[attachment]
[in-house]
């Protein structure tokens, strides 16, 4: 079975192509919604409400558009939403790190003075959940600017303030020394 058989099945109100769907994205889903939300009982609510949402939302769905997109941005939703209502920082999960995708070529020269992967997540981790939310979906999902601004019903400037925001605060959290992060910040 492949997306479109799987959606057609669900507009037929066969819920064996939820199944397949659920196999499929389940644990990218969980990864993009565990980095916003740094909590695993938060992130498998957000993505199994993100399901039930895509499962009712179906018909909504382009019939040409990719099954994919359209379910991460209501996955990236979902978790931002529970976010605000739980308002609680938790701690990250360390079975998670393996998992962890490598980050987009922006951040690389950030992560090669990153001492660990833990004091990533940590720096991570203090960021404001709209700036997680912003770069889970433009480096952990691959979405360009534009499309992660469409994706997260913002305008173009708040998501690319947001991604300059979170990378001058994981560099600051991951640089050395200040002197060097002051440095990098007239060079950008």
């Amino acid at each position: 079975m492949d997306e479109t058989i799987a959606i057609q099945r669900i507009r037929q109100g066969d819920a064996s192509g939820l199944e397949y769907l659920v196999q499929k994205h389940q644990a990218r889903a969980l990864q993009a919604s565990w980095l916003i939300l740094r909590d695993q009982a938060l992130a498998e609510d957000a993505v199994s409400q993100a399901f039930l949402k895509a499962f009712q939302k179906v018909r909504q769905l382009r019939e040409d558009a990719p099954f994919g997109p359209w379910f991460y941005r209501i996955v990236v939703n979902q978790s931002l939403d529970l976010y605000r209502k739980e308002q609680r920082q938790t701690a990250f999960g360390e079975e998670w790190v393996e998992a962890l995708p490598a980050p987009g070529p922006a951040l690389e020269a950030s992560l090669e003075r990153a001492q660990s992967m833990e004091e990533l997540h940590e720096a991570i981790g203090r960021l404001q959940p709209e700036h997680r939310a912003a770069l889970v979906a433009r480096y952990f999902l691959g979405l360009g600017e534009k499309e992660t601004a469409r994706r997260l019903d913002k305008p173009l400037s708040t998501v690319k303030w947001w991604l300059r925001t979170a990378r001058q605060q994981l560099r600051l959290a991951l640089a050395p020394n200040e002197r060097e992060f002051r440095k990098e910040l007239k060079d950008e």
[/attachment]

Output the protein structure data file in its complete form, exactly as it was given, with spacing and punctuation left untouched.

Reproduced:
[in-house]
């Protein structure tokens, strides 16, 4: 079975192509919604409400558009939403790190003075959940600017303030020394 058989099945109100769907994205889903939300009982609510949402939302769905997109941005939703209502920082999960995708070529020269992967997540981790939310979906999902601004019903400037925001605060959290992060910040 492949997306479109799987959606057609669900507009037929066969819920064996939820199944397949659920196999499929389940644990990218969980990864993009565990980095916003740094909590695993938060992130498998957000993505199994993100399901039930895509499962009712179906018909909504382009019939040409990719099954994919359209379910991460209501996955990236979902978790931002529970976010605000739980308002609680938790701690990250360390079975998670393996998992962890490598980050987009922006951040690389950030992560090669990153001492660990833990004091990533940590720096991570203090960021404001709209700036997680912003770069889970433009480096952990691959979405360009534009499309992660469409994706997260913002305008173009708040998501690319947001991604300059979170990378001058994981560099600051991951640089050395200040002197060097002051440095990098007239060079950008």
């Amino acid at each position: 079975m492949d997306e479109t058989i799987a959606i057609q099945r669900i507009r037929q109100g066969d819920a064996s192509g939820l199944e397949y769907l659920v196999q499929k994205h389940q644990a990218r889903a969980l990864q993009a919604s565990w980095l916003i939300l740094r909590d695993q009982a938060l992130a498998e609510d957000a993505v199994s409400q993100a399901f039930l949402k895509a499962f009712q939302k179906v018909r909504q769905l382009r019939e040409d558009a990719p099954f994919g997109p359209w379910f991460y941005r209501i996955v990236v939703n979902q978790s931002l939403d529970l976010y605000r209502k739980e308002q609680r920082q938790t701690a990250f999960g360390e079975e998670w790190v393996e998992a962890l995708p490598a980050p987009g070529p922006a951040l690389e020269a950030s992560l090669e003075r990153a001492q660990s992967m833990e004091e990533l997540h940590e720096a991570i981790g203090r960021l404001q959940p709209e700036h997680r939310a912003a770069l889970v979906a433009r480096y952990f999902l691959g979405l360009g600017e534009k499309e992660t601004a469409r994706r997260l019903d913002k305008p173009l400037s708040t998501v690319k303030w947001w991604l300059r925001t979170a990378r001058q605060q994981l560099r600051l959290a991951l640089a050395p020394n200040e002197r060097e992060f002051r440095k990098e910040l007239k060079d950008e």